I was in the middle of a packed night bus when my friendship came to an abrupt, whiplash-inducing halt.
Just four WhatsApp messages were enough to ring the death knell on my friendship with my best friend, a person who knew me inside out. A person who’d witnessed my least finest hours and my ugliest personality traits — but had continued to love me in spite of those flaws. Until now.
As the bus hurtled up Brixton Hill, tears pooled in my eyes until my vision was a blurry mess. I clenched my jaw to stop my face crumpling into an emotional outpour. When I stepped off the bus, I finally let myself break down. And for several days, I couldn’t shake this sense of sadness.
Days passed and neither of us broke the silence. Those days turned into weeks, which turned into four months of uttering not a single syllable to one another. Those four months were an extremely lonely time for me. I checked my phone constantly to see if my best friend had messaged me. I yo-yoed back and forth over my desire to talk to her and my own stubbornness. Constantly whirring in my mind was the question of whether our friendship had reached the end of the road.
During this period, I really struggled. Some friends were sympathetic, but had zero advice to offer about reconciliation. Our mutual friends found the entire charade super awkward and didn’t want to take sides — fair enough. I ended up spending a lot of time on my own googling “how to cope with losing your best friend.” Tragic, I know.
As it turns out, there’s not loads on the internet on coping strategies for friendship breakups.
It’s almost comical in hindsight, but the reality was far from. As it turns out, there’s not loads on the internet on coping strategies for friendship breakups. I couldn’t find anything or anyone to help me. People either wanted to take sides or they were staying the hell out of it. I didn’t know how to interrupt the endless questions about the status of our friendship.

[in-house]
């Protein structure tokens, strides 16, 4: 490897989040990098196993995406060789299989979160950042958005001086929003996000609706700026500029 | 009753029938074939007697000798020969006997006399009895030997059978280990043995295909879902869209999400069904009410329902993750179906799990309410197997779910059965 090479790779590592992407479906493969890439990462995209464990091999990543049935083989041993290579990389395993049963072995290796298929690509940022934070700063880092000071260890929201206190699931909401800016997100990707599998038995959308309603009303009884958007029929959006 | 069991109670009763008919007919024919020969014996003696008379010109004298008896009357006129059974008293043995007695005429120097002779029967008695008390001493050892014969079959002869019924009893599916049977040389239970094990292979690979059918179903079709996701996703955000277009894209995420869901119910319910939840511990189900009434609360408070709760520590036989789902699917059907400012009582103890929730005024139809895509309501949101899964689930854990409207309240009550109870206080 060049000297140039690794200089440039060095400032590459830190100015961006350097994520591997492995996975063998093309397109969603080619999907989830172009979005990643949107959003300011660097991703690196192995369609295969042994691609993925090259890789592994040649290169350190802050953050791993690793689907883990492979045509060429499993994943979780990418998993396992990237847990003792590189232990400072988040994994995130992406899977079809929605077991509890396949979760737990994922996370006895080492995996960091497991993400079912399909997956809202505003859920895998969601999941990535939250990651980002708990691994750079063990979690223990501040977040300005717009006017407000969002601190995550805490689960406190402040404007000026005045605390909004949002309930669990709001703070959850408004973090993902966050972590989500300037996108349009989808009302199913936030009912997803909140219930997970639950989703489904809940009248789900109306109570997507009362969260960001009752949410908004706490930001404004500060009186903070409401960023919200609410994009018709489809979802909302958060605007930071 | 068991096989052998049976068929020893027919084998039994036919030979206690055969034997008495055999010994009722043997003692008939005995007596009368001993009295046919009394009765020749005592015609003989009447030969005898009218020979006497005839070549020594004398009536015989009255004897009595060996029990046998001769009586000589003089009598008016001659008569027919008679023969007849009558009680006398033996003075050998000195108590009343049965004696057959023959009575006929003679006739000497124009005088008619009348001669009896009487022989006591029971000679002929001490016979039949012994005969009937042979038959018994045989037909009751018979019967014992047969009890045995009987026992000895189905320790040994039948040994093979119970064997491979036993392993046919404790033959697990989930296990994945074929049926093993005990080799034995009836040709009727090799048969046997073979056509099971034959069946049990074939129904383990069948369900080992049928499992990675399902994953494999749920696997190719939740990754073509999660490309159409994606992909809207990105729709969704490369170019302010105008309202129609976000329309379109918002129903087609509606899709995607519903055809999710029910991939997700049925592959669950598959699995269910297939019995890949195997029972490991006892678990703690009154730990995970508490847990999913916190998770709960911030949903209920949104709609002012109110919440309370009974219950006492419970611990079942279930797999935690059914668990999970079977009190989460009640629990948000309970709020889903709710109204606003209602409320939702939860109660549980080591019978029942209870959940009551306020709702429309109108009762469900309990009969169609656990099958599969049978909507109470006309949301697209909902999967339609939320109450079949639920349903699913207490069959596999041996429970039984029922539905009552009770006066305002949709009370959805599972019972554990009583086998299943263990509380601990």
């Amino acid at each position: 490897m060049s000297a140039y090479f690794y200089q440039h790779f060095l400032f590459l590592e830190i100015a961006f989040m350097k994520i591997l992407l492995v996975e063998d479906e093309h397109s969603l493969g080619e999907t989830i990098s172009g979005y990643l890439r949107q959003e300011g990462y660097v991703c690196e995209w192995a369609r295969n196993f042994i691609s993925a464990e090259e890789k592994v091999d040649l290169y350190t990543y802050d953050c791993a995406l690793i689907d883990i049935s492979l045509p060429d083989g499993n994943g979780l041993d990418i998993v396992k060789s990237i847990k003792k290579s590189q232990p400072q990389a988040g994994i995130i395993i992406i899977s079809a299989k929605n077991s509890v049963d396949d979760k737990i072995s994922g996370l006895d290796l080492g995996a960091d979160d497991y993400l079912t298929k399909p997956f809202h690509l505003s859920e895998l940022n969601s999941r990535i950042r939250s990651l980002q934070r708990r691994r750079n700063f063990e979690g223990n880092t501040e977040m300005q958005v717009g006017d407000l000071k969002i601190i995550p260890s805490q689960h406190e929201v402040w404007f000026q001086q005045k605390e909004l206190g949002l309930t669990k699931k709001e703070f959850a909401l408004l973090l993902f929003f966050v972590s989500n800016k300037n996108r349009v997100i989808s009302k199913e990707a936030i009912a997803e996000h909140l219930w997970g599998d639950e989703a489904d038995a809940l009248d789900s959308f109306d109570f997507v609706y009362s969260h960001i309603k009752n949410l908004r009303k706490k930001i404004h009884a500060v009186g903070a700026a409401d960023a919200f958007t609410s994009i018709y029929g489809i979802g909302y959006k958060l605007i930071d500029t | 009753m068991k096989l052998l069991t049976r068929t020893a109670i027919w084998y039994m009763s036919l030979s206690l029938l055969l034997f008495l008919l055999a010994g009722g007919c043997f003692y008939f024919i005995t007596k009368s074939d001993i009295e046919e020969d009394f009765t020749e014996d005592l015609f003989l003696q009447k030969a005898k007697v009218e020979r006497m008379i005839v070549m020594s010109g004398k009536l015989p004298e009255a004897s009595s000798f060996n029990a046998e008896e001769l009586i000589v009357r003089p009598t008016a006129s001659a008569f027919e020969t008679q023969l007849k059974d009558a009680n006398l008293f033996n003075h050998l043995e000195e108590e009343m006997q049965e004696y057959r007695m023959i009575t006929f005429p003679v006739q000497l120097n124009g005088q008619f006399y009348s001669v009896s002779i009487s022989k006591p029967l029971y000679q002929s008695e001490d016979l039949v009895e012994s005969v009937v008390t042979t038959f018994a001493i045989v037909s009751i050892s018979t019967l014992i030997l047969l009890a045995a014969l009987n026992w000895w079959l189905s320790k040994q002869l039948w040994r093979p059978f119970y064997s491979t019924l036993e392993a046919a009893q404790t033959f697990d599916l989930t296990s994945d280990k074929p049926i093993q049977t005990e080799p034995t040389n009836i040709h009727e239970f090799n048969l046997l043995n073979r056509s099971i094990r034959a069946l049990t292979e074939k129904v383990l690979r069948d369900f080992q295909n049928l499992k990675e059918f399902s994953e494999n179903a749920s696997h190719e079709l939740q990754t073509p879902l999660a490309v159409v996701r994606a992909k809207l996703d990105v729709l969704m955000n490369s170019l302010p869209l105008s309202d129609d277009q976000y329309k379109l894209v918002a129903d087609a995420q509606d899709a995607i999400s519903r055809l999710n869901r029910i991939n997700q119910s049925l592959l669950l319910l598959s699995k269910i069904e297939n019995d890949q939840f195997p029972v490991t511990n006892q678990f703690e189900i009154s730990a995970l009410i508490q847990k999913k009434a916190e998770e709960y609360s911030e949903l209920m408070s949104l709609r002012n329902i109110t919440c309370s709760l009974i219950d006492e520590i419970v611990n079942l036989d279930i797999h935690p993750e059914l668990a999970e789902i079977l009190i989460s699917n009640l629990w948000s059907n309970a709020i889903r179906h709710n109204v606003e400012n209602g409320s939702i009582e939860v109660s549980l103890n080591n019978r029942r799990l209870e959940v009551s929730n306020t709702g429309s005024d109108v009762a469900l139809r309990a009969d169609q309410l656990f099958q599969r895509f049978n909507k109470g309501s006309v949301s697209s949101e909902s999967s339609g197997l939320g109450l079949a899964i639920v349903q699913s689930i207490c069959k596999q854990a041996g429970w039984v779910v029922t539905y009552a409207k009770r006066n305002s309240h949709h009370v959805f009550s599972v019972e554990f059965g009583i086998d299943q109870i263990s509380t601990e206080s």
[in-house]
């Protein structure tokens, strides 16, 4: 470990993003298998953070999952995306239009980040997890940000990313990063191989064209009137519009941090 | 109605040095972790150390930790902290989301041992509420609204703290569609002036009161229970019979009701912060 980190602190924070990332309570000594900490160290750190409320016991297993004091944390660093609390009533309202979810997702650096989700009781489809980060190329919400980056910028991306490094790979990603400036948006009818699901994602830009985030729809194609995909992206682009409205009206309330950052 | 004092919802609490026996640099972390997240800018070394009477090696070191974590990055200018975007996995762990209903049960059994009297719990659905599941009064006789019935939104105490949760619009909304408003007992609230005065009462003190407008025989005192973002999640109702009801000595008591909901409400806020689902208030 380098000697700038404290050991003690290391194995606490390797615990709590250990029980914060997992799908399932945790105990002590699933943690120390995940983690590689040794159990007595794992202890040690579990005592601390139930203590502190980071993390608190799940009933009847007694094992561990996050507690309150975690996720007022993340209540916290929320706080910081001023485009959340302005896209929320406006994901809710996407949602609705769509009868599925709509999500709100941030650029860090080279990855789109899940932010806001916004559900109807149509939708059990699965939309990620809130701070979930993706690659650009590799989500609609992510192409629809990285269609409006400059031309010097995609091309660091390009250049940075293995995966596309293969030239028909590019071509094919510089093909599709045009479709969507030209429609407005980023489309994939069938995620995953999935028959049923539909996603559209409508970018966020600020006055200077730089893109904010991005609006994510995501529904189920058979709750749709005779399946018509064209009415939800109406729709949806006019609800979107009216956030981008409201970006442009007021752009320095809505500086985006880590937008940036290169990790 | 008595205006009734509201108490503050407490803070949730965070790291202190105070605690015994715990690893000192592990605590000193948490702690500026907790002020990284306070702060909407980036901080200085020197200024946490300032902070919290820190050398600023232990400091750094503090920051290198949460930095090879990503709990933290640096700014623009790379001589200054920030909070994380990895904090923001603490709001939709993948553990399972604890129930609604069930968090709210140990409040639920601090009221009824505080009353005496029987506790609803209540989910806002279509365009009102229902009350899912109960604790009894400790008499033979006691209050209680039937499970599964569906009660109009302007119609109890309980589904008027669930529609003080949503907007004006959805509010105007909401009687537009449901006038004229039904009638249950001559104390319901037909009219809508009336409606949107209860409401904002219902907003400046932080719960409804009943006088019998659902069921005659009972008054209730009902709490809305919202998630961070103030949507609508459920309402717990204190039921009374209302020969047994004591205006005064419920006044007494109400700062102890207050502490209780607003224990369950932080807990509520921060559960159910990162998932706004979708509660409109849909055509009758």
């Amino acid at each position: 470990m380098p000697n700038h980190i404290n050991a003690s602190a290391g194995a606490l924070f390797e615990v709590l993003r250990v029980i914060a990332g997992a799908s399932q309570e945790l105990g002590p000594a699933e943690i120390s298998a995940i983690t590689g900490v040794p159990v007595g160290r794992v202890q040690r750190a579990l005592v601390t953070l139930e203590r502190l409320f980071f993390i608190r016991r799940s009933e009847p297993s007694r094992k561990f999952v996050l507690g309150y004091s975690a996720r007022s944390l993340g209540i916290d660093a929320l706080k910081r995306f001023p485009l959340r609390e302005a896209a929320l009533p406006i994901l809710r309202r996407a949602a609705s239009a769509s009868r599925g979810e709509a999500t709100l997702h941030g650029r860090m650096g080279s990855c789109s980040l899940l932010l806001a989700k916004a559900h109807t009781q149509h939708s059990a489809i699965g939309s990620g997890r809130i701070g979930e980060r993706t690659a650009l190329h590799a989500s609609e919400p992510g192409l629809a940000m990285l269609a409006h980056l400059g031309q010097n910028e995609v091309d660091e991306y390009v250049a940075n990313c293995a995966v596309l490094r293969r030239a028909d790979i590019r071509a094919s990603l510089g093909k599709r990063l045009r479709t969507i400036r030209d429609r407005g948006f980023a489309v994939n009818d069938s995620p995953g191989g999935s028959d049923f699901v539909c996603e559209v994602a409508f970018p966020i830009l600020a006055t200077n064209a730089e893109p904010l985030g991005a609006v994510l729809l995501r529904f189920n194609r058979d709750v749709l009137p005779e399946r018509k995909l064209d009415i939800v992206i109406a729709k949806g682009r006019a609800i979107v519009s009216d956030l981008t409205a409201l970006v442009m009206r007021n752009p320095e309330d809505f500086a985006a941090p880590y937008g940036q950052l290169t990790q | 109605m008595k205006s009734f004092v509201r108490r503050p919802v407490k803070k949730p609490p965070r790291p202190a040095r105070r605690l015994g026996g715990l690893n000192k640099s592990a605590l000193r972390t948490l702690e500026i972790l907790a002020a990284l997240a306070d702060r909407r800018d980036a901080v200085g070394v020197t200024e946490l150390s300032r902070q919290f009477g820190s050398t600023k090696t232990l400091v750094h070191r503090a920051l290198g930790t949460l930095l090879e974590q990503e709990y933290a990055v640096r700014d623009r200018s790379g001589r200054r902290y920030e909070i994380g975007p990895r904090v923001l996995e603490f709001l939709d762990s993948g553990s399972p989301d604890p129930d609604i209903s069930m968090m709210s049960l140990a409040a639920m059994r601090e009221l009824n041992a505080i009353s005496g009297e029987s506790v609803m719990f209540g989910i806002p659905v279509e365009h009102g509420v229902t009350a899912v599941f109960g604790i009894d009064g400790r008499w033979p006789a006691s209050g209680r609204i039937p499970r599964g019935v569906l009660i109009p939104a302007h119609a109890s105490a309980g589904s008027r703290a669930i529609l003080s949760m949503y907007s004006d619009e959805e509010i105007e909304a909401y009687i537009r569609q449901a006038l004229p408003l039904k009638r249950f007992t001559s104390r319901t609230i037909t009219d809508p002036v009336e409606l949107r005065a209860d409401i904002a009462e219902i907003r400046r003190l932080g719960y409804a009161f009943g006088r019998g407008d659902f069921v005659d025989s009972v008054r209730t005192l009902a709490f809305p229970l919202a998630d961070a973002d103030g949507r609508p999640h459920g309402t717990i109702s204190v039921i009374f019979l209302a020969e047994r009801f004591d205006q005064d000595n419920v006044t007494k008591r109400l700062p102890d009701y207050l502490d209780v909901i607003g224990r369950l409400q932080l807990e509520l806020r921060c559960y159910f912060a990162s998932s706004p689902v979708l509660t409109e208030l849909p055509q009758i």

One morning, my alarm went off, I rolled over, checked my phone, and to my surprise, my friend had messaged me in the night telling me she missed me and wanted to know if I’d be open to talking. My heart did a little leap. Obviously I was open to talking. Over G&Ts, we chatted and eventually decided to put everything behind us and give our friendship another go.
In hindsight, I wish I’d had more resources at my disposal to equip me better during those four hellish months. Because in real life, love and loss are sadly inextricably intertwined. To love is to lose — eventually, at least. We talk so often about romantic and sexual relationships that fail, but we seldom talk about the very real — and often unbearable — pain that comes with a failed friendship.
When I asked Twitter if they’d ever fallen out with a best friend, my inbox was flooded with DMs from people feeling completely bereft after falling out with friends. Amanda Palmer — yes, the Amanda Palmer — slid into my DMs and tells me she lost her bestie 20 years ago and has since tried to reconcile with her every few years but to no avail. She craves closure and described her pain as akin to “carrying a wound that has never been able to fully scar.”
“Five years passed and she wouldn’t do it. Then 10. Then 20.”
“The difficult part is that I’m a closure addict,” Palmer tells me. “I assumed that in a few years she’d come around and we could laugh about it all. And five years passed and she wouldn’t do it. Then 10. Then 20.
“I’ve made peace with every single one of my ex-lovers and partners. Every single one. I even made peace with a man who raped me,” she continues. Palmer says that she considers herself very adept at moving on from conflicts with people from her past — with the exception of this former friend. “But this one friend just doesn’t wanna hear from me and truly patch it up, and it’s so hard,” she says.
Give yourself time to mourn
Kate Leaver, author of The Friendship Cure, says she thinks it’s vital you give yourself permission to mourn the end of a friendship.
“We have an established protocol for recovering from romantic relationship breakdowns: mine is typically eating tubs of Ben and Jerry’s cookie dough ice cream in a darkened room, listening to “Magic” by Coldplay on repeat,” she tells me.
Leaver says that this is one of the few opportunities people allow themselves to fully wallow in their emotions so that they can properly heal. But we don’t do the same when it comes to friendship.
“I think we deserve the same when a friendship ends,” Leaver says. “Feel your emotions (there’s no other way through them) and talk to people like your other friends, your family, your partner or even a therapist. Rest. Cry.”